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Golfing in Andalucia

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That’s golfers for you

There are lots of websites out there that will give you loads of information about individual golf courses in Andalucia. I don't want to do that. I would like to give you a flavour of the golfers.

Neither Julie nor I are golfers. A wonderful chap called Penguin John (because he was the landlord of the Penguin pub in Puerto de la Duquesa), took us under his wing as it were when we arrived in Spain back in 1999. He tried to educate us into golf, failing miserably. He ran a golf club from his bar, not surprisingly called the Penguin Golf Association, or PGA for short. We had Duquesa Business Centre in those days and we used to print his membership cards. He was very particular about the design. It was years later that I discovered the potential benefits of belonging to the (genuine) Professional Golfers Association.

Another character we ran into through the Business Centre, or perhaps the Penguin Bar, was called Jiff (Jeffrey) Turner. Jiff liked to organise things, including golf holidays for visiting Brits. One day he rang the Business Centre and told me he had forgotten to book tee times for his `12 man party. As he was on his way, with his group, in the minibus, could I do that for him? I asked him which course he was going to. Jiff (who often started on the gin for breakfast) replied, ‘Can’t remember exactly. It begins with ‘M’ and it’s the first one in the book I gave to Julie (a golfing directory). The first one beginning with ‘M’ was Monte Mayor near Benahavis in Malaga province. Jiff meanwhile pitched up at Montenmedio in Cádiz. It could have ended in tears, but his party, a group of police officers from Hampshire Constabulary led by a burly Chief Inspector, were quite understanding. The C.I. had a ‘quiet word’ with the golf pro and managed to proceed with golf. He later had a not so quiet word with Jiff.

Mentioning Montenmedio, it is not just a golf course, they have villas scattered about the course and a couple of years later, Julie and I rented one for a few days. We kept finding fluorescent yellow golf balls in the garden. I figured they would be good for Jiff since he was always complaining that he regularly lost his balls so, when we returned, we presented Jiff with his free gift, a bag full of yellow balls, ‘so you won’t lose as many’. Jiff never knew how to take us, on this occasion he thought I was extracting the urine. It was only later that John told me they were practise balls. By that time of course the story was all round the bar.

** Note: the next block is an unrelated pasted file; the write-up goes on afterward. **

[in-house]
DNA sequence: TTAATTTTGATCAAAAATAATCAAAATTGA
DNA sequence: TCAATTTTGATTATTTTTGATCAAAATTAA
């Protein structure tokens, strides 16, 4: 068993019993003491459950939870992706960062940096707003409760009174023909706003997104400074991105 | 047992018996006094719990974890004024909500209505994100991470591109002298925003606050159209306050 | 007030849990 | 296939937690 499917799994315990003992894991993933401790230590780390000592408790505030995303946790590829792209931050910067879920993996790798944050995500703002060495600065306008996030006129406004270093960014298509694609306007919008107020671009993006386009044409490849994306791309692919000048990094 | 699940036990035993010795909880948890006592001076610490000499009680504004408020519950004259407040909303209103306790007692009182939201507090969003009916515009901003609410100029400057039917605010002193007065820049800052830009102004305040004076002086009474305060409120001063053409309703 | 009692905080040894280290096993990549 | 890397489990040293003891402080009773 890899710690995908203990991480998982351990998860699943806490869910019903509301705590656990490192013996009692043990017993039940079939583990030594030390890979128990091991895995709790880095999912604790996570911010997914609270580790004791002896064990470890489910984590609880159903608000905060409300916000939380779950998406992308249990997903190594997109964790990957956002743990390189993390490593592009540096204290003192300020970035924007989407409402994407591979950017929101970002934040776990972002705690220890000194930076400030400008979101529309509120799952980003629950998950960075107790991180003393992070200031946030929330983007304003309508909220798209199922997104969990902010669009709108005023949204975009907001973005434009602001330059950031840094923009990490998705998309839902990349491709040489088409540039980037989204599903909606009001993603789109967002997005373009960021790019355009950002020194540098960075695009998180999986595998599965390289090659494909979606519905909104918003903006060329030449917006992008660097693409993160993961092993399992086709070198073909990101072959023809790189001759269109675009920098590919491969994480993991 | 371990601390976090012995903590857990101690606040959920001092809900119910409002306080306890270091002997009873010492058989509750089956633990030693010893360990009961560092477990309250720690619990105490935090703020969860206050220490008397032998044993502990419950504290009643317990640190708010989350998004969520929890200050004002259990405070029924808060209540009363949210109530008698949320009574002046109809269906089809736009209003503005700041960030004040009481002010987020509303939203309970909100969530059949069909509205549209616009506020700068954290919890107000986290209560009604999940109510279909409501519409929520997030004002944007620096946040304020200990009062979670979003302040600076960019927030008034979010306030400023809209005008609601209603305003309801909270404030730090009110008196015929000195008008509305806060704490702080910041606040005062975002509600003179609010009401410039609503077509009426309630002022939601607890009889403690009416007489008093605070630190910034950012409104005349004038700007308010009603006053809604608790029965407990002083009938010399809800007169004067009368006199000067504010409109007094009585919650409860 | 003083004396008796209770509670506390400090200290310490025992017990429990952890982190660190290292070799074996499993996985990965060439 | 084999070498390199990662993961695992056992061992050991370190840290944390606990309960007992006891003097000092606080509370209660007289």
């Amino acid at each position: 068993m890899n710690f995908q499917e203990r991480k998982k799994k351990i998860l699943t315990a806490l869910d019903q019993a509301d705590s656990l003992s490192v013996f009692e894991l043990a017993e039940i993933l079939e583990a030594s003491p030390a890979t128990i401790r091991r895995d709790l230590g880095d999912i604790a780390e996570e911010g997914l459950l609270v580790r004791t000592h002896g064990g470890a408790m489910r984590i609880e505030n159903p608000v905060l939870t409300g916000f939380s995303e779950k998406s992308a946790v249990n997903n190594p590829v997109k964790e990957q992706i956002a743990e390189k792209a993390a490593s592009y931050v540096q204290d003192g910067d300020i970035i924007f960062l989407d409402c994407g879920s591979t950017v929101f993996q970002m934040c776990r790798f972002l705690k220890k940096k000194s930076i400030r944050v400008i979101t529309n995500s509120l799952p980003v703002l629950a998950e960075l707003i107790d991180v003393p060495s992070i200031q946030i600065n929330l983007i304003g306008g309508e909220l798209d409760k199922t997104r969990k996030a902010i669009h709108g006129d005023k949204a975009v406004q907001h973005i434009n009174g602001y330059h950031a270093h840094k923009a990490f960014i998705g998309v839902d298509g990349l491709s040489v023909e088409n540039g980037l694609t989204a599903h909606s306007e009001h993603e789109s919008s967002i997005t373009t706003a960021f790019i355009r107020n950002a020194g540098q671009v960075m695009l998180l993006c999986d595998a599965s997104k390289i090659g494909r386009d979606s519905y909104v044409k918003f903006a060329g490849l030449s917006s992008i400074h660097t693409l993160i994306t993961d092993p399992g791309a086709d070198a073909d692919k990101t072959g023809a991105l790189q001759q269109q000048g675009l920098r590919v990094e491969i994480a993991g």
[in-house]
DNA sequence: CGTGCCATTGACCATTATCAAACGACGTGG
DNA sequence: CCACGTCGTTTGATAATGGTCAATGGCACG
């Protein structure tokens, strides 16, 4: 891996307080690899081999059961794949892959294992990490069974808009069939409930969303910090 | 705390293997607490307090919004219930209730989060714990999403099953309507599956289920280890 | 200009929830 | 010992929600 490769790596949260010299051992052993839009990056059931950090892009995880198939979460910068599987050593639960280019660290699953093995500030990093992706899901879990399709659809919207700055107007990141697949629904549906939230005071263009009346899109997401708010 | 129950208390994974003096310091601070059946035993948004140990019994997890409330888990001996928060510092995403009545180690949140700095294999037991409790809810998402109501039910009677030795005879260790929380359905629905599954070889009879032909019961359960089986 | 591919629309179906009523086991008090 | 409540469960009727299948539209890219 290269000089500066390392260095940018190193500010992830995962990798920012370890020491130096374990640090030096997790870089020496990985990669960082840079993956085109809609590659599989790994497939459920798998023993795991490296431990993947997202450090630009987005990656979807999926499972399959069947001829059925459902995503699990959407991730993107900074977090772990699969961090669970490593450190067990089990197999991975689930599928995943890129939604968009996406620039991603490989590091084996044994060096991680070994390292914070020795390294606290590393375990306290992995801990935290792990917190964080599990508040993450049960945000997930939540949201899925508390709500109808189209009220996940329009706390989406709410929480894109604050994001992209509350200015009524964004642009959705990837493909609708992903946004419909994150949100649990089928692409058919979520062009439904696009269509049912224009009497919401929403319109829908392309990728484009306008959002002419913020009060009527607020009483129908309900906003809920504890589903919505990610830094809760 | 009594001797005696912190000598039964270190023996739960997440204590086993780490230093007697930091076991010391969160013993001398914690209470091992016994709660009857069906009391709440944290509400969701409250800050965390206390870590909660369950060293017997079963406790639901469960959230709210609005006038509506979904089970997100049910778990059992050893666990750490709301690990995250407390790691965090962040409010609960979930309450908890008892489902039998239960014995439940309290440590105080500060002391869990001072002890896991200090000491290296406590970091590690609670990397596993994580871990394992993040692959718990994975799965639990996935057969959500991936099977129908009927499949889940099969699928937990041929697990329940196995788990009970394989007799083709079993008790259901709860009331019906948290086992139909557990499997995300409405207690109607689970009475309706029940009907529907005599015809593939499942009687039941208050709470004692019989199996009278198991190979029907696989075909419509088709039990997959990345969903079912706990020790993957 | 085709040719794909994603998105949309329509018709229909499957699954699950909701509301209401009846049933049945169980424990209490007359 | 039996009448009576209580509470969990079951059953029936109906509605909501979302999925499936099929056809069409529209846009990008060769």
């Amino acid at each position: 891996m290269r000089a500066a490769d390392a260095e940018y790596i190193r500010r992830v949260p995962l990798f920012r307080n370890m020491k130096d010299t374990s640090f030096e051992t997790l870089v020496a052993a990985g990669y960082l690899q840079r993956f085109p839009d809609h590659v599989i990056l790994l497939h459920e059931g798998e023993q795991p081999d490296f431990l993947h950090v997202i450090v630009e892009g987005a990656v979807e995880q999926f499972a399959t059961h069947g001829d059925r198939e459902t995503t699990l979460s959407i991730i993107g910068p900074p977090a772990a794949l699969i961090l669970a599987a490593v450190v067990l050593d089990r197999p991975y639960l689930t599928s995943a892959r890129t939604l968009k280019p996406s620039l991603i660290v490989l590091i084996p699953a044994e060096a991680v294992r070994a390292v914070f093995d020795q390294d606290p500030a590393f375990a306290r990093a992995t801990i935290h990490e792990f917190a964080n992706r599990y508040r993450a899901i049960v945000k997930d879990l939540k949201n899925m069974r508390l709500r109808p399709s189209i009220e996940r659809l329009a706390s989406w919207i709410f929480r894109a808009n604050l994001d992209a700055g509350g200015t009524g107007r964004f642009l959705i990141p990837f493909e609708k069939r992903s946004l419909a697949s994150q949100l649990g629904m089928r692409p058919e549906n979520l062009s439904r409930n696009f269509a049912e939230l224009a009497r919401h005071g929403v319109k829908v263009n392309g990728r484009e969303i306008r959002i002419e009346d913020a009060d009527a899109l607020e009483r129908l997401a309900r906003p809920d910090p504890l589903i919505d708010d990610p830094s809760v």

In light of our ignorance, I was astonished when we were asked to run the drinks buggy for the PGA (see above) annual tournament to be held that year at Estepona Golf Club. Perhaps we were the only people left in the bar who were not playing. Through our magazine, Andalucia Life, Julie and I knew Rory Leader and his wife, Amanda, quite well. They were not averse to two non-members charging around their course with a drinks buggy. I will cut a long story short here. Suffice it to say that it was a bright and sunny day but with a perishingly cold wind. The map of the course made no sense to us and neither of us had ever sat in a golf buggy before, never mind driven one. We spent an entire day sailing over hill and dale, round sand pits and lakes, dishing out drinks to any golfer we could find, having abandoned the original idea of arriving at set meeting points that neither we nor the players could find anyhow. We made regular runs back to the clubhouse to replenish supplies. The box of Pringles was ditched on the first resupply trip to make room for more gin.

Our PGA group reckoned that being chased by a drinks buggy was the proper way to go about the job. Working out the scores was entertaining. It was some sort of honesty system whereby each golfer marked off his own score card. I still do not understand it. As far as I could judge, they all cheated but because they all cheated equally it sort of evened out. Anyhow it was about then that somebody realised two bodies were missing. One was found snoring in a bunker somewhere near the 17th hole (see I do know something), the other was meandering down the N340 (as it was then) main coastal road in a golf buggy. The local police were, and still are, very understanding about such things.

Then there were the proper tournaments held at famous courses at Sotogrande, the Ryder Cup, the Volvo Masters. We had a magazine by then called Andalucia Life and we had a golfing correspondent, properly accredited by us, and the PGA of course, called Bob Gaston. He kept us updated on the jolly japes of golfers and caddies - a right bunch, in return for a free lunch and getting himself on the telly, Sky Sports I seem to remember. The whole of the coast would be in turmoil with the support teams arriving early to set up marquees, arrange catering and so on. It was like an army descending. Not surprisingly they were all a hard drinking crowd so the bars were lively. Pop, sport and film stars mingled with the throng. Sean Connery, Cilla Black and Keith Floyd could be found in the aptly named Ryders Bar. There were others but I know as little about television personalities as I do about golf.

One year it was intensely hot. The N340 road to Algeciras was solid, with the annual migration to Morocco having been brought to a halt by a strike at the port. People in the stalled convoy were literally dropping to the ground with thirst. I heard that some died of dehydration. The golfers, caddies, visitors, residents, rich and famous, tent erectors and media crews carried armfuls of bottled water from Duquesa Port up the hill to the N340 to do what they could.

That’s golfers for you.

Nick Nutter

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